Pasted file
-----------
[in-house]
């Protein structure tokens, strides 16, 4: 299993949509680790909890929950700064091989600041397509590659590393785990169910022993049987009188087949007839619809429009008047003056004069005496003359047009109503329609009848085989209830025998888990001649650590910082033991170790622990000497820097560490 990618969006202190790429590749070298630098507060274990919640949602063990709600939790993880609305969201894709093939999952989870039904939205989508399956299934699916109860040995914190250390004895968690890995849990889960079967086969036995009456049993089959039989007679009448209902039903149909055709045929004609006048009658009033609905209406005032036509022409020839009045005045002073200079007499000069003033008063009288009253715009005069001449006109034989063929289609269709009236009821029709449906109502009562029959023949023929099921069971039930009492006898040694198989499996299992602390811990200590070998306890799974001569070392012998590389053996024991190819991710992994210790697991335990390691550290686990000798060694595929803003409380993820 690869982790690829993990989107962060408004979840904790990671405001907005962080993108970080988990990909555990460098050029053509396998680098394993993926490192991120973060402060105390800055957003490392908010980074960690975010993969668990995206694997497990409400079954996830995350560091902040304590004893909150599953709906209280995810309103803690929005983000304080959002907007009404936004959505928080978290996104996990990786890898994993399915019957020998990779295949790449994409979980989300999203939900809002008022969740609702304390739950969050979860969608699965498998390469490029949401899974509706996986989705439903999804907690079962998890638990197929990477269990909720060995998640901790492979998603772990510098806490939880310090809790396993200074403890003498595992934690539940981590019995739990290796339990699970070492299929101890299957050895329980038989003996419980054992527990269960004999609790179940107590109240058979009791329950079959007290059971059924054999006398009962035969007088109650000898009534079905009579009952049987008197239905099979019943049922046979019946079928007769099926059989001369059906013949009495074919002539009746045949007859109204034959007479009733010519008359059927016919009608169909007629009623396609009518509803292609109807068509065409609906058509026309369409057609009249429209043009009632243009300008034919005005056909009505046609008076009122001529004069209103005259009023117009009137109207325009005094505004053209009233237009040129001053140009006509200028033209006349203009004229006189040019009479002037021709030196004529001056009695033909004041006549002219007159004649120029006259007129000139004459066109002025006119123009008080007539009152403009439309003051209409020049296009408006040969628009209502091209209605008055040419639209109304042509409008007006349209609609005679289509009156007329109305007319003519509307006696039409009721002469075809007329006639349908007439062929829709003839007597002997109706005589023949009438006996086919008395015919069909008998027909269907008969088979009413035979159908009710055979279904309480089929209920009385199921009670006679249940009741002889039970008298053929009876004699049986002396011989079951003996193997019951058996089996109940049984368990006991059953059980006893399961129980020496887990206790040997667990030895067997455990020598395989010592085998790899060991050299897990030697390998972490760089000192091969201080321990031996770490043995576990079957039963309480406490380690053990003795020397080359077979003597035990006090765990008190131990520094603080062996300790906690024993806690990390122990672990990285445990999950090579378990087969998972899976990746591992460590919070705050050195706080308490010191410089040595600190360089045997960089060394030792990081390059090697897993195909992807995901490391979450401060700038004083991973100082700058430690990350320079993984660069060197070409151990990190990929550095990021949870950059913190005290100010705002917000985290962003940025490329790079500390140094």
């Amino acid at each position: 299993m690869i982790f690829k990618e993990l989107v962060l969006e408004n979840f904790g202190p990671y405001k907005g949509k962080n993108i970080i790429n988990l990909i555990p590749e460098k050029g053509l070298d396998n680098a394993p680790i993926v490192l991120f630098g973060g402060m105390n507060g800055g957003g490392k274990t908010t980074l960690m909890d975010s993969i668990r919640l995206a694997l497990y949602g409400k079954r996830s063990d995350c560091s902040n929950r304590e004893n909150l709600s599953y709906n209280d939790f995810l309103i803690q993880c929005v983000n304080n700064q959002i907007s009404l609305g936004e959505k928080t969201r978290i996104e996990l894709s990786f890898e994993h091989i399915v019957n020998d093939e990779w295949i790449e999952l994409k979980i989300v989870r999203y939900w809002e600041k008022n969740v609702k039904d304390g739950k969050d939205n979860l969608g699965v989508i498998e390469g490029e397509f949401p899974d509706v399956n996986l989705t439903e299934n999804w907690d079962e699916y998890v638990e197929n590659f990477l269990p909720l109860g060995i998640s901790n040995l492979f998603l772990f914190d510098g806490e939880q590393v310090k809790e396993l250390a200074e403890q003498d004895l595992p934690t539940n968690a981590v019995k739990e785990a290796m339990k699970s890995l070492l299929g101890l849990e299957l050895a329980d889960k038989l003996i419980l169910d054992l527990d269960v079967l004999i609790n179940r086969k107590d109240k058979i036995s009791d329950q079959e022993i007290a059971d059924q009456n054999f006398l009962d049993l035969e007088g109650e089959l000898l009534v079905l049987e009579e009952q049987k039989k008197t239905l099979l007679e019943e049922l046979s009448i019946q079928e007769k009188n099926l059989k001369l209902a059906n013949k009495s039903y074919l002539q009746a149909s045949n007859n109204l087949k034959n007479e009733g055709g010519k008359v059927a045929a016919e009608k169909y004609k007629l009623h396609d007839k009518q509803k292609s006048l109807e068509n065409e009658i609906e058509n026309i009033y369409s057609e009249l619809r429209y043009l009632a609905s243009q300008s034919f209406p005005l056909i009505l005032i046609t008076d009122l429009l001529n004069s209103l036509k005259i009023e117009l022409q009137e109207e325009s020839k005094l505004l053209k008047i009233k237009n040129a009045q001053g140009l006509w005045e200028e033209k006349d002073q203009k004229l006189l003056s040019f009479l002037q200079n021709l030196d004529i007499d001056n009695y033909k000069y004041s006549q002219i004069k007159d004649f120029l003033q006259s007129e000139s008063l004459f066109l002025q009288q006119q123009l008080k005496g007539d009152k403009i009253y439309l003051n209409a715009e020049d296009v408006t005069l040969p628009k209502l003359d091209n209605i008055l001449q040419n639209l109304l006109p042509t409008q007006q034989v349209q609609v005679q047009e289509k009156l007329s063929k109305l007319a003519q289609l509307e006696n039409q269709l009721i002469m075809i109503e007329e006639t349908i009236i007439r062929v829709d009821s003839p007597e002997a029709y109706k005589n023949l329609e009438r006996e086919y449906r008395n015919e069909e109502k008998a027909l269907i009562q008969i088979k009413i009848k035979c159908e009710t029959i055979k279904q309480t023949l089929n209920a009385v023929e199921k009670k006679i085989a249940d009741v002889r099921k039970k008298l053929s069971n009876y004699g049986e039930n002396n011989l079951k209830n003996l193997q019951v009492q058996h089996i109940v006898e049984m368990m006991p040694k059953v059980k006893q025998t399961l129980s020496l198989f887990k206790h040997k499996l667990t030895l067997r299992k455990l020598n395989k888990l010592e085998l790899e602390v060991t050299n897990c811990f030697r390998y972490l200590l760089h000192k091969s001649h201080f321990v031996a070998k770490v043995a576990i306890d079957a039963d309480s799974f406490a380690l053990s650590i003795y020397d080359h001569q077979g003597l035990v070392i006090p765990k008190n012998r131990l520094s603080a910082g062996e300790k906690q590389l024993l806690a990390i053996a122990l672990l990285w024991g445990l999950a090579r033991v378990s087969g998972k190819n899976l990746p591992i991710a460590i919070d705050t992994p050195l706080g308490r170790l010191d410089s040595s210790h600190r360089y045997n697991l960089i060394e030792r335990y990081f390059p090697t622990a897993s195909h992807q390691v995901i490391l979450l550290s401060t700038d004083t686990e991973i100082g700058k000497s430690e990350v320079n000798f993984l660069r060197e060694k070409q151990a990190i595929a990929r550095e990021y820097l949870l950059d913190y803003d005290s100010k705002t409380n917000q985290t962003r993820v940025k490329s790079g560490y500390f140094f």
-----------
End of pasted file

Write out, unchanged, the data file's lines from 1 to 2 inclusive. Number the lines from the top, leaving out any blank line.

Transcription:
[in-house]
């Protein structure tokens, strides 16, 4: 299993949509680790909890929950700064091989600041397509590659590393785990169910022993049987009188087949007839619809429009008047003056004069005496003359047009109503329609009848085989209830025998888990001649650590910082033991170790622990000497820097560490 990618969006202190790429590749070298630098507060274990919640949602063990709600939790993880609305969201894709093939999952989870039904939205989508399956299934699916109860040995914190250390004895968690890995849990889960079967086969036995009456049993089959039989007679009448209902039903149909055709045929004609006048009658009033609905209406005032036509022409020839009045005045002073200079007499000069003033008063009288009253715009005069001449006109034989063929289609269709009236009821029709449906109502009562029959023949023929099921069971039930009492006898040694198989499996299992602390811990200590070998306890799974001569070392012998590389053996024991190819991710992994210790697991335990390691550290686990000798060694595929803003409380993820 690869982790690829993990989107962060408004979840904790990671405001907005962080993108970080988990990909555990460098050029053509396998680098394993993926490192991120973060402060105390800055957003490392908010980074960690975010993969668990995206694997497990409400079954996830995350560091902040304590004893909150599953709906209280995810309103803690929005983000304080959002907007009404936004959505928080978290996104996990990786890898994993399915019957020998990779295949790449994409979980989300999203939900809002008022969740609702304390739950969050979860969608699965498998390469490029949401899974509706996986989705439903999804907690079962998890638990197929990477269990909720060995998640901790492979998603772990510098806490939880310090809790396993200074403890003498595992934690539940981590019995739990290796339990699970070492299929101890299957050895329980038989003996419980054992527990269960004999609790179940107590109240058979009791329950079959007290059971059924054999006398009962035969007088109650000898009534079905009579009952049987008197239905099979019943049922046979019946079928007769099926059989001369059906013949009495074919002539009746045949007859109204034959007479009733010519008359059927016919009608169909007629009623396609009518509803292609109807068509065409609906058509026309369409057609009249429209043009009632243009300008034919005005056909009505046609008076009122001529004069209103005259009023117009009137109207325009005094505004053209009233237009040129001053140009006509200028033209006349203009004229006189040019009479002037021709030196004529001056009695033909004041006549002219007159004649120029006259007129000139004459066109002025006119123009008080007539009152403009439309003051209409020049296009408006040969628009209502091209209605008055040419639209109304042509409008007006349209609609005679289509009156007329109305007319003519509307006696039409009721002469075809007329006639349908007439062929829709003839007597002997109706005589023949009438006996086919008395015919069909008998027909269907008969088979009413035979159908009710055979279904309480089929209920009385199921009670006679249940009741002889039970008298053929009876004699049986002396011989079951003996193997019951058996089996109940049984368990006991059953059980006893399961129980020496887990206790040997667990030895067997455990020598395989010592085998790899060991050299897990030697390998972490760089000192091969201080321990031996770490043995576990079957039963309480406490380690053990003795020397080359077979003597035990006090765990008190131990520094603080062996300790906690024993806690990390122990672990990285445990999950090579378990087969998972899976990746591992460590919070705050050195706080308490010191410089040595600190360089045997960089060394030792990081390059090697897993195909992807995901490391979450401060700038004083991973100082700058430690990350320079993984660069060197070409151990990190990929550095990021949870950059913190005290100010705002917000985290962003940025490329790079500390140094």